Like all successful government contractors, 8(a) firms face three significant challenges when growing their business: (1) building the corporate capabilities needed to consistently deliver ... you'll need niche skills and solid past performance, (2) understanding what it takes to win new contracts in your market segment, and (3) controlling the growth of indirect cost. Graduating from the 8(a) Program will create a greater sense of urgency to address these challenges. Improving the ability to deliver and win requires thoughtful investment in the right "back-office" infrastructure (processes and systems) that underpin required capabilities. Developing and executing a strategy starts years before graduating.
Learn More: How to Successfully Graduate from the 8(a) Program - Building Capabilities for Success
Why are competitive indirect rates so important when bidding on full and open competition?
Let's assume you've done well in the 8(a) program; your firm has developed a great capability and it has great past performance. Before graduation, you should ask how you can improve your ability to win full and open competitions. The table below provides significant insight that should shape your strategy. The bottom line, you'll need to make some hard decisions focused on creating competitive indirect rates. In full and open competitions, you'll be competing with larger firms that will have much lower indirect rates.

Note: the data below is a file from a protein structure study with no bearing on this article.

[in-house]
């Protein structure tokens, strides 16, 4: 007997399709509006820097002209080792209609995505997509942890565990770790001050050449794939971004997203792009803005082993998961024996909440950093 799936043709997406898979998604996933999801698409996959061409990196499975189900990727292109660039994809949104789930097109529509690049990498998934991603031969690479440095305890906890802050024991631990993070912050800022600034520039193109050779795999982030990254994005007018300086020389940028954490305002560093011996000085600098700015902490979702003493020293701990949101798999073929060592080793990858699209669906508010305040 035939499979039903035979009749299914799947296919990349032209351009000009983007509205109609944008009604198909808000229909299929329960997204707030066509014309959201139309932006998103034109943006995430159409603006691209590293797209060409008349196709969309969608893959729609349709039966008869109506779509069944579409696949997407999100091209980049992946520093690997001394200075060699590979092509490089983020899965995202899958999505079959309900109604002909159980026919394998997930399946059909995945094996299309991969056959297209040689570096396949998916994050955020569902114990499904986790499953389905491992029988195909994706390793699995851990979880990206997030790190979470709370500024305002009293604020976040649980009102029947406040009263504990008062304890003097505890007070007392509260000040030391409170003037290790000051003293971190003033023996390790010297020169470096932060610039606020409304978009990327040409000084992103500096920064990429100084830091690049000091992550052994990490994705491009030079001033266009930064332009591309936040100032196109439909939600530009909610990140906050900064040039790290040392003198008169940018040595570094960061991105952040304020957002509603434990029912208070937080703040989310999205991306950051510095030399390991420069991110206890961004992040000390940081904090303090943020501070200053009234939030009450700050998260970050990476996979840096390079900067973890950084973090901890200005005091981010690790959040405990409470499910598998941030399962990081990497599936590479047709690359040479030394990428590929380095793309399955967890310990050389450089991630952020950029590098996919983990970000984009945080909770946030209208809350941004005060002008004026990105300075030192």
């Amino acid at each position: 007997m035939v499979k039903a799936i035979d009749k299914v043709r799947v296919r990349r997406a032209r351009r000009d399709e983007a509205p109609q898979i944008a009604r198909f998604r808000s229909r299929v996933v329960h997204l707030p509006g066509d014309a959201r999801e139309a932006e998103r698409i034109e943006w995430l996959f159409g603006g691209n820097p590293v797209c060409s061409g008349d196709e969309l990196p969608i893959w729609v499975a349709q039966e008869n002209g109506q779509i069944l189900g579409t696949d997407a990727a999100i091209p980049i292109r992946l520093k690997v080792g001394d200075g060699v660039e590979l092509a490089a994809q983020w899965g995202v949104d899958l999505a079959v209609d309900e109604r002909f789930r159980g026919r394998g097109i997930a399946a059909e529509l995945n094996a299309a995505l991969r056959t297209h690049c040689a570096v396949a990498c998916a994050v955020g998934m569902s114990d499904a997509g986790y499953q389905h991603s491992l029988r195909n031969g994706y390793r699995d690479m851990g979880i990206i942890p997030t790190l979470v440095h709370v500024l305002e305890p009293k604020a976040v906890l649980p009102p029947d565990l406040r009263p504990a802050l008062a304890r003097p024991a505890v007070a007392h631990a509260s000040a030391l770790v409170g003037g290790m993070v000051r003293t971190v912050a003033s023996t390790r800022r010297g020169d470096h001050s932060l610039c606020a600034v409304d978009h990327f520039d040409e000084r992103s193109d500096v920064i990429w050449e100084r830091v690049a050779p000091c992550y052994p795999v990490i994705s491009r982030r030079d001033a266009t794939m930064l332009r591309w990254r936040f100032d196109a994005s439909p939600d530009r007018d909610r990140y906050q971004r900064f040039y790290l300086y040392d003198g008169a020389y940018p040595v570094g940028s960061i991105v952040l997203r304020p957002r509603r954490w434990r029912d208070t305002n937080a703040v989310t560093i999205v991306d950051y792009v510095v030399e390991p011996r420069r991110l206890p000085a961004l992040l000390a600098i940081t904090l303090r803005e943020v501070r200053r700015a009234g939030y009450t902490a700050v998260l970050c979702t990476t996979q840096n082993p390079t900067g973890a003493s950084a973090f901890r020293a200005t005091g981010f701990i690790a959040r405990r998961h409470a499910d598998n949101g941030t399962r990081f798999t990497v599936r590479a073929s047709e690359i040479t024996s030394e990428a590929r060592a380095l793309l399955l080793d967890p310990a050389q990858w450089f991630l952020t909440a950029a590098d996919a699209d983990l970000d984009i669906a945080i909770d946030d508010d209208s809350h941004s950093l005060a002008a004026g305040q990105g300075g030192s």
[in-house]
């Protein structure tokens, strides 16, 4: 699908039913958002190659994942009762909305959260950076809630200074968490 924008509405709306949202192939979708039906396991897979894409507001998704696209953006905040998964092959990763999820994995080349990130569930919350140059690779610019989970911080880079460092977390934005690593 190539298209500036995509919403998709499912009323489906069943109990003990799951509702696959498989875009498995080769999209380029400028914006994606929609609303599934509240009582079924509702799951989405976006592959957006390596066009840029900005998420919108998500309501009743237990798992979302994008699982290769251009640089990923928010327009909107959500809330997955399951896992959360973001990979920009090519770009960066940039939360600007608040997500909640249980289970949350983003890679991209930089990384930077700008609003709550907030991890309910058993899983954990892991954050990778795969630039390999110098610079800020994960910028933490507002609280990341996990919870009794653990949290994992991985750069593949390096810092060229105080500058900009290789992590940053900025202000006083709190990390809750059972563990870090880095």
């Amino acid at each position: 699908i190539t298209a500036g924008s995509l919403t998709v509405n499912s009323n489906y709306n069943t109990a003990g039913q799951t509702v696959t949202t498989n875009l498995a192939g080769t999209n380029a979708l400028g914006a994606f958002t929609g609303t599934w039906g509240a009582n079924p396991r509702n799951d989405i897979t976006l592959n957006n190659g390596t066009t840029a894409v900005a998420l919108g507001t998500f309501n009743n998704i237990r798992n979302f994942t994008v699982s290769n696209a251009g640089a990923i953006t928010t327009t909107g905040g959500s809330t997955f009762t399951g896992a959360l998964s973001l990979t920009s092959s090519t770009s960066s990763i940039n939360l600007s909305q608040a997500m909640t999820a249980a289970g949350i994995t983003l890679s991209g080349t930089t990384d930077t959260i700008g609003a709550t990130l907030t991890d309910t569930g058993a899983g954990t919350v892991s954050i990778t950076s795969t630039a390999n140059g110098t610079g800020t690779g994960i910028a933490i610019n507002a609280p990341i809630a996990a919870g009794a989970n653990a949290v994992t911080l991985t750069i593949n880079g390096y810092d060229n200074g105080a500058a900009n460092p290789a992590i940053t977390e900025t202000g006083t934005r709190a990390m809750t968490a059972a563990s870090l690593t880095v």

|Indirect Rates By Annual Revenue|
|Indirect Rate Type||Average||$0-<10M||$10-<25M||$25-<50M||$50M+|
|Overhead Rate for Contractor Sites||25%||18%||30%||37%||20%|
|Overhead Rate for Customer Sites||17%||13%||21%||21%||16%|
|Material/Subcontractor Handling Rate||4%||5%||3%||3%||3%|
|General and Administrative Rate||19%||21%||22%||20%||11%|
|Wrap Rate Without Fee||1.81||1.74||1.93||1.93||1.65|
Contractors with more than $50 million in revenue enjoy distinct advantages regarding their indirect rates. If your indirect rates aren't comparable, winning full and open competitions will be difficult. This is a leading cause of why many organizations fail to graduate out of the 8(a) program.
Learn More: How to Successfully Graduate from the 8(a) Program - Importance of Competitive Indirect Rates